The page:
After several wrong turns revealing a variety of ways to end up at Forest Park, I arrived at my destination (which was NOT Forest Park). In keeping with the traditions of this column, I had no idea what to expect from a pig roast at what appeared to be some sort of ranch across the street from a gated community.

I parked on the grass between an oversized pickup truck and a gravel driveway. Two motorcycles were parked on the grass in front of us. Following the people noises, I made my way to a large, sliding gate, where a small pack of dogs rushed to greet me, followed by a smaller group of people. Before me glistened a motorized spit holding a whole caramelized pig. For some readers, that may sound disturbing, but I promise the sight would have made a vegan’s mouth water.

There were a healthy number of attendees who I would later learn were related, and this party was a family tradition. The property had once been a farm, as was the school resting on the property line behind us. Though not a relative, I felt like I fit right in among a family of white truckers. In all seriousness, though my femme Blackness stuck out like a caramelized pig carcass spinning in the sun, I was welcomed with open, burly arms. I guess once you’ve traveled the country several times over, I don’t seem as odd as Portland so often makes me feel.

The home had been in the family for generations, renovated, and lovingly maintained. The current owner had even taken the time to convert the basement into a delightfully kitschy bar, complete with a vintage bronze mineral oil rain lamp. Outside, the manliest of men brainstormed how to fix nonexistent mechanical problems, while a small group of aunts and grandmas discussed weed and psychedelics, because Portland.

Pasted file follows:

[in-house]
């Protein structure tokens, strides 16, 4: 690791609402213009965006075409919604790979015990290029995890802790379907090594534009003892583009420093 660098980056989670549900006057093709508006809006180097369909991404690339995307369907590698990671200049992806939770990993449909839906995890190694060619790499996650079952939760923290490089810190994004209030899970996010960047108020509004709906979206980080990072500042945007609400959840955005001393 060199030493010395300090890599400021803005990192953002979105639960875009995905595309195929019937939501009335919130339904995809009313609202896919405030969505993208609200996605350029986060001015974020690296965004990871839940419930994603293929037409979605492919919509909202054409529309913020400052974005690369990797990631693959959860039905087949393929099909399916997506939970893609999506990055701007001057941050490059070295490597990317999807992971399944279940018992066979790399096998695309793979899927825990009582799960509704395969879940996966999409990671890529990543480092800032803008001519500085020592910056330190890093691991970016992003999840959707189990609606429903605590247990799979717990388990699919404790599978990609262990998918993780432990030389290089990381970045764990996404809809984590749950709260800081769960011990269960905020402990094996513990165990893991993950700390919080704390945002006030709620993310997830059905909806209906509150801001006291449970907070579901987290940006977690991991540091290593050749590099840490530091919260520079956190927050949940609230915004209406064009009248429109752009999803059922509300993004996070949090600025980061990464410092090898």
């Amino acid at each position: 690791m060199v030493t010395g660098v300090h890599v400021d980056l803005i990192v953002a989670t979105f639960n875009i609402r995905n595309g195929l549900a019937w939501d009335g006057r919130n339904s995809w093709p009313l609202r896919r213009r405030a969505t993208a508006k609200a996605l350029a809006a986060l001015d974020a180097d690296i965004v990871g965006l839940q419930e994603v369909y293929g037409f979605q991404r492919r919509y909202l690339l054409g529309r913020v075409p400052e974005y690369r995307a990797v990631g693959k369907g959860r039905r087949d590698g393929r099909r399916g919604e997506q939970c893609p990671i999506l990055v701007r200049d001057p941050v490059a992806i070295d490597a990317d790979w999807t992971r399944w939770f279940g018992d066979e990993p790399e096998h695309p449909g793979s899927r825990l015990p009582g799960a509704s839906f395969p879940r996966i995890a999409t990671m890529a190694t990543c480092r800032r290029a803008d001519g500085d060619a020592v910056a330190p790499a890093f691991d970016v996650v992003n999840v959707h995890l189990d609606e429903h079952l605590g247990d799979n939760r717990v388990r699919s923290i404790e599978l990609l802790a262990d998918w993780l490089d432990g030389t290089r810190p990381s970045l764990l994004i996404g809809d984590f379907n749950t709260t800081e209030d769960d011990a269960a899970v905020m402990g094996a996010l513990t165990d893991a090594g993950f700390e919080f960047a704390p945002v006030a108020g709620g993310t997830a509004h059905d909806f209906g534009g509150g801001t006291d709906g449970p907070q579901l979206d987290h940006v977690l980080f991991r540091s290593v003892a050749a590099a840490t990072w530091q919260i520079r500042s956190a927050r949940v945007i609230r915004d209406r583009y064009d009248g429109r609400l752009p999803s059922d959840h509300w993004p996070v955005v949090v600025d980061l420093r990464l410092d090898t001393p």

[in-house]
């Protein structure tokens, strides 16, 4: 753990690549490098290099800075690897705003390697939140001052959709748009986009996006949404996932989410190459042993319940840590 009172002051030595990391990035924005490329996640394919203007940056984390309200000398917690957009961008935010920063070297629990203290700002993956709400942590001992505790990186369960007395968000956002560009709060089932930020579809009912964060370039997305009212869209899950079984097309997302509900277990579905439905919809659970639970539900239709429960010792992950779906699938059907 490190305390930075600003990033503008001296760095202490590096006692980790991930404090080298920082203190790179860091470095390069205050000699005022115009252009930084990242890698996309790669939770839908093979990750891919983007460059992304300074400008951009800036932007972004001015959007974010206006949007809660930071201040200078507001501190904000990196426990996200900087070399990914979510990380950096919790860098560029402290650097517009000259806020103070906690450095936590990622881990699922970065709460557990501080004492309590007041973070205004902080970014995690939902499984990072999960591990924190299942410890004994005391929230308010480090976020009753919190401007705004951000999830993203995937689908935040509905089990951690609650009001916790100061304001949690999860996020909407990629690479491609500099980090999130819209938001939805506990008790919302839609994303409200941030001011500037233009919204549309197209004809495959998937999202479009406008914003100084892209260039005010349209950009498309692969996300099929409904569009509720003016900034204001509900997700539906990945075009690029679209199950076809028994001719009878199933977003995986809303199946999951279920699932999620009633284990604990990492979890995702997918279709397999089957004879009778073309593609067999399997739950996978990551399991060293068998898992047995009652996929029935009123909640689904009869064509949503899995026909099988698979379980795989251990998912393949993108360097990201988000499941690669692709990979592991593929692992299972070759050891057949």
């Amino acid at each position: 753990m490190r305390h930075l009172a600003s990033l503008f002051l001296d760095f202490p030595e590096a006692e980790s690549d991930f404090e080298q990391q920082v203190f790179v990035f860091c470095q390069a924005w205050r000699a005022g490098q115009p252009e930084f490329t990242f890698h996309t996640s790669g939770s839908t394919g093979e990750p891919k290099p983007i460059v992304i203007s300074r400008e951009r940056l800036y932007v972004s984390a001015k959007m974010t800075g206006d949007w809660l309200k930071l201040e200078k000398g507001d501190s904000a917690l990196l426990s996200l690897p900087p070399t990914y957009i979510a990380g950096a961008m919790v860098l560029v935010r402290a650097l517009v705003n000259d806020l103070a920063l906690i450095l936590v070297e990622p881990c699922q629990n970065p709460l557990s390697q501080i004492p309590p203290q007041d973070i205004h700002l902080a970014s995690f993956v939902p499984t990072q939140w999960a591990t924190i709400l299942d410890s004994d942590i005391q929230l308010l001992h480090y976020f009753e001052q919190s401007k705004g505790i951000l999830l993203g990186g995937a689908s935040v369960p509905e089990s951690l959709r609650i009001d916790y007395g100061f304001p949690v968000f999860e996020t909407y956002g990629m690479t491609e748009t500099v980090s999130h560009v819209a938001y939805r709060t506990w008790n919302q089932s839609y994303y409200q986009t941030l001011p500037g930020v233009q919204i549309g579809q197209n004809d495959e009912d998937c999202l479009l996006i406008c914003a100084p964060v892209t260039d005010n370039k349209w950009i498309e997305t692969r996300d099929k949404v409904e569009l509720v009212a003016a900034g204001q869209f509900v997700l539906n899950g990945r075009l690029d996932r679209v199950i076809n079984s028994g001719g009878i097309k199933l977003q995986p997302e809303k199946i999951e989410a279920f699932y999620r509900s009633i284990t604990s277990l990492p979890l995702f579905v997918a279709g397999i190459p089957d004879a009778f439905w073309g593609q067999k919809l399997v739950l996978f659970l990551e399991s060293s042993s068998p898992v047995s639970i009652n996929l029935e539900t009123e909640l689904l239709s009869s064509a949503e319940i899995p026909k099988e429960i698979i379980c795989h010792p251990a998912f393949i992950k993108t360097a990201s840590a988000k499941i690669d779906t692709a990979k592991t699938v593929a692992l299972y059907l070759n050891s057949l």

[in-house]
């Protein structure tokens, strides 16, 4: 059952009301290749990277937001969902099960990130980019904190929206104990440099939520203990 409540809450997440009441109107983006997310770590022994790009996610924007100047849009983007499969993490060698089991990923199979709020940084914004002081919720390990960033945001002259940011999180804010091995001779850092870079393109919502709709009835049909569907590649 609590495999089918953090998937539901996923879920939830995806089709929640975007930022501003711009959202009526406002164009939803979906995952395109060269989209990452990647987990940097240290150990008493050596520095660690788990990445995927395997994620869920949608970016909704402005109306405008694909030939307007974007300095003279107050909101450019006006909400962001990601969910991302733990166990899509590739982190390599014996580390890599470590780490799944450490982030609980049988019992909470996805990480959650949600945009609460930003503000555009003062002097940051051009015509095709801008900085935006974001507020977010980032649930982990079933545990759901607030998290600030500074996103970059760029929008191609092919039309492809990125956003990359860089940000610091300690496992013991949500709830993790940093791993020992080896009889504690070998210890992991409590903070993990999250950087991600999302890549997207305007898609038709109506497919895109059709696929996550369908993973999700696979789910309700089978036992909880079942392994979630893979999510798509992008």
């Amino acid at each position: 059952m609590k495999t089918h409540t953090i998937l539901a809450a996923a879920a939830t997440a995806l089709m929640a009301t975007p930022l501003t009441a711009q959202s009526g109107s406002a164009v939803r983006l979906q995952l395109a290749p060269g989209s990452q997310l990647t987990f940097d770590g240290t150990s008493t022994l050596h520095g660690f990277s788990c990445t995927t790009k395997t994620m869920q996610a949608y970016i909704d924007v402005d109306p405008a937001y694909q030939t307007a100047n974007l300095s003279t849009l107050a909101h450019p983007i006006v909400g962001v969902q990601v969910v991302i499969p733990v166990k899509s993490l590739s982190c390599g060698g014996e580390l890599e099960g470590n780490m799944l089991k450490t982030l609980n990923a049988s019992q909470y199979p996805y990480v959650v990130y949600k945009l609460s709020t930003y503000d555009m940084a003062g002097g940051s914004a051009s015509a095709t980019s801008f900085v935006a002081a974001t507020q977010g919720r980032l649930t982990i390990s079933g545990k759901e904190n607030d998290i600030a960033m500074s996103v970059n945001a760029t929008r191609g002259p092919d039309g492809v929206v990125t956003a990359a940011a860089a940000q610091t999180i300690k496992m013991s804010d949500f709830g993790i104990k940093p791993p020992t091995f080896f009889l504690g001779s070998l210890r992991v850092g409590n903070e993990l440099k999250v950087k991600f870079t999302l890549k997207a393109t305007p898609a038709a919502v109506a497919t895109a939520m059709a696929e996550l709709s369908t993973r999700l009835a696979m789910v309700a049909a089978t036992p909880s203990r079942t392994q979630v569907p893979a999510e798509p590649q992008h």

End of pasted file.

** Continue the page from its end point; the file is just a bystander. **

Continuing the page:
Being as popular as I am, I left briefly for a coffee date, which is none of your concern. Upon my return, even more relatives had arrived with even more large, black dogs and pickup trucks. Food was homemade and bountiful—a perfect compliment to the pig. I had been invited to the party by a former coworker of Mexican descent, the convenience of which I note only because it gave me someone with whom to mourn the wasting of pig entrails, from which a whole other meal could have been made. My eyes were on the perfectly cooked tongue meat.

Oh yeah. Did I mention when the motorized spit overheated and caught fire, it set a small patch of mulch ablaze? Well, that happened. And, as one should expect, all those manly men resolving nonexistent mechanical problems sat by as the old women put out the flames. I suppose the lesson to take from it is that putting out fires started by men is women’s work.

The food, the scenery, the company, and the unintended entertainment earned this pig roast 10 points out of 10.

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